Posting a Tiny Post

When you’ve got the caption you want and where you want it on your photo, move on to the next screen. Here’s where you choose the options for your picture. Add a comment and choose where you want to post it: Facebook, Twitter, Tumblr, Pinterest or send it via email. You can also choose to make it private by tapping the lock icon.

Sharing a photo, and the finished product in the Tiny Post stream.

Sharing a photo, and the finished product in the Tiny Post stream.

Tiny Post gives you some suggested tags, most of which are self-referential or incredibly vague, like #dog. Tiny Post allows you to tag your friends, just as if you were in the Facebook app, but you can’t mention your Twitter friends — even if you’re logged in via your Twitter account — something I really wanted to do.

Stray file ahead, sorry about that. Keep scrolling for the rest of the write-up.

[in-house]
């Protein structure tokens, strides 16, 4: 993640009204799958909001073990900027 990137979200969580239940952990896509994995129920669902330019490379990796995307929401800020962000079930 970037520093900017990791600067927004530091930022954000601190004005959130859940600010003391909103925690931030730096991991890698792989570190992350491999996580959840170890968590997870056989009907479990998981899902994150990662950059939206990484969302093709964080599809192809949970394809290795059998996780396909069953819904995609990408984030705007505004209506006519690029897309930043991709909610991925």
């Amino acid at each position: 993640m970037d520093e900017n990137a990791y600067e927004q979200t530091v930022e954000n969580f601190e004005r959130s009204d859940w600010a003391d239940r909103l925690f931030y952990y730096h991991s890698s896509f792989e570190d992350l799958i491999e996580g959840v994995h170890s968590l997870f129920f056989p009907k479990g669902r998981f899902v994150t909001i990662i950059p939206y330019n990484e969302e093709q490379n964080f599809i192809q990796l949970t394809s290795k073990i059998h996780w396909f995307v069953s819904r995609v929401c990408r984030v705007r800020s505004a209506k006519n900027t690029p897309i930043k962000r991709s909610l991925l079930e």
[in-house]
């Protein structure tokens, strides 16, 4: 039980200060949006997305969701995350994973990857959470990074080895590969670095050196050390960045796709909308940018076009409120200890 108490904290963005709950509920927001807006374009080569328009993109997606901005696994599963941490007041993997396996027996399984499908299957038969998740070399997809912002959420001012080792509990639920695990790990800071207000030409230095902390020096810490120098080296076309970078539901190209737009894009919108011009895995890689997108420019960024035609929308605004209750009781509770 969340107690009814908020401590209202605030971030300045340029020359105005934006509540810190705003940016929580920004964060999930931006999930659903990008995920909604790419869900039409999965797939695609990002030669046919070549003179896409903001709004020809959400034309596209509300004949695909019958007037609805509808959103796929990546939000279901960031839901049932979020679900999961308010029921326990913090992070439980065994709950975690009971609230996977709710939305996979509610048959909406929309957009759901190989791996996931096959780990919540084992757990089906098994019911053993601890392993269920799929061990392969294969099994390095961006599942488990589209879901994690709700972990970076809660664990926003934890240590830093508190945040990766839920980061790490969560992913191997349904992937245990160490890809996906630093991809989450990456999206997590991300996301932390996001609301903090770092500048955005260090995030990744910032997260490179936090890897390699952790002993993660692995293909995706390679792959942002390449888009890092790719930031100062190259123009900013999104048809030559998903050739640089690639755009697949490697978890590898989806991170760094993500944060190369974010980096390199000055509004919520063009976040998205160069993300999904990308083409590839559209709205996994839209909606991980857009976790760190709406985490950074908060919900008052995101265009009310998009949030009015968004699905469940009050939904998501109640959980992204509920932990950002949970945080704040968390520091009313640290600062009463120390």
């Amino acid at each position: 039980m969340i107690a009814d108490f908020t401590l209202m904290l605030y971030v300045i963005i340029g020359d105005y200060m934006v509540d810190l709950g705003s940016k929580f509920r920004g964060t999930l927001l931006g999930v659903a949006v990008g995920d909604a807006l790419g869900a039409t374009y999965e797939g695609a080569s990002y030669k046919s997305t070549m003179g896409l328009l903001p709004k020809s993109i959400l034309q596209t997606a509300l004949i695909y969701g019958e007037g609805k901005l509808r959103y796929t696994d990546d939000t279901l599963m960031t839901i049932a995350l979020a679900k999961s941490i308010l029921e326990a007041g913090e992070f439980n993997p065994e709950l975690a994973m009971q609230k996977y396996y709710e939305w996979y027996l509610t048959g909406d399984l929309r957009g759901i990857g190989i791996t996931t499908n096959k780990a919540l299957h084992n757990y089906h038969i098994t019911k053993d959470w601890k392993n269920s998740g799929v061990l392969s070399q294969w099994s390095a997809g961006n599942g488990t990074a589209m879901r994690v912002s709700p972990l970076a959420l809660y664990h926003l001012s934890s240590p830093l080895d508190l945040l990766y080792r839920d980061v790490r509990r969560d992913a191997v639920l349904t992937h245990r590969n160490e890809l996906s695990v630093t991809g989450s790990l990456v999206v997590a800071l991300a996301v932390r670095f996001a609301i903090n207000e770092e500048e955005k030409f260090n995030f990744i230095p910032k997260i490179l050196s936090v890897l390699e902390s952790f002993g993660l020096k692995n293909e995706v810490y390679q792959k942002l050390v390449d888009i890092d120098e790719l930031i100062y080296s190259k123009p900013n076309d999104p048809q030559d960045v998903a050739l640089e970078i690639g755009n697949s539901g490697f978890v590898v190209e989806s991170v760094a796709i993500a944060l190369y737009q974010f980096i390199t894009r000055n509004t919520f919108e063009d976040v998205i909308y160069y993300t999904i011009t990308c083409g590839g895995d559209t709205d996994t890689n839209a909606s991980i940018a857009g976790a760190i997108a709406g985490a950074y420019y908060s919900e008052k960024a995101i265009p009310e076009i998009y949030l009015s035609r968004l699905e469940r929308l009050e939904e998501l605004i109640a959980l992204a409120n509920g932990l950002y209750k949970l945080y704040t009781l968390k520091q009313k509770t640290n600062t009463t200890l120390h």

The Tiny Post Social Network

Once you’ve grown tired of making your own captions, you can browse through those created by other people. The Following tab will let you see all of your friends photos in one place. Tapping the heart under a photo will “like” it. You can comment with the speech bubble or use the share button to save the photo, share on social media or email it. You can also flag a photo if you see someone doing something they shouldn’t.

The Popular and Hall of Tiny Fame streams

The Popular and Hall of Tiny Fame streams

The Popular tab brings up the recently captioned photos with the most likes, and the Hall of Tiny Fame lets you look at the images with the most likes overall. I noticed a lot of names repeating, dominating these two tabs, and while the photos were great, I hope as more people adopt the app we’ll get to see lots of different users included in the Popular and Tiny Fame tabs.

You can also view all photos by hashtag, and if you want to see only design photos or cat photos, this can be the way to go. Since the tags are applied by users though, they’re not always accurate and you may not get what you’re looking for. I’d stay out of the #tinypun hashtag, too — that way madness lies.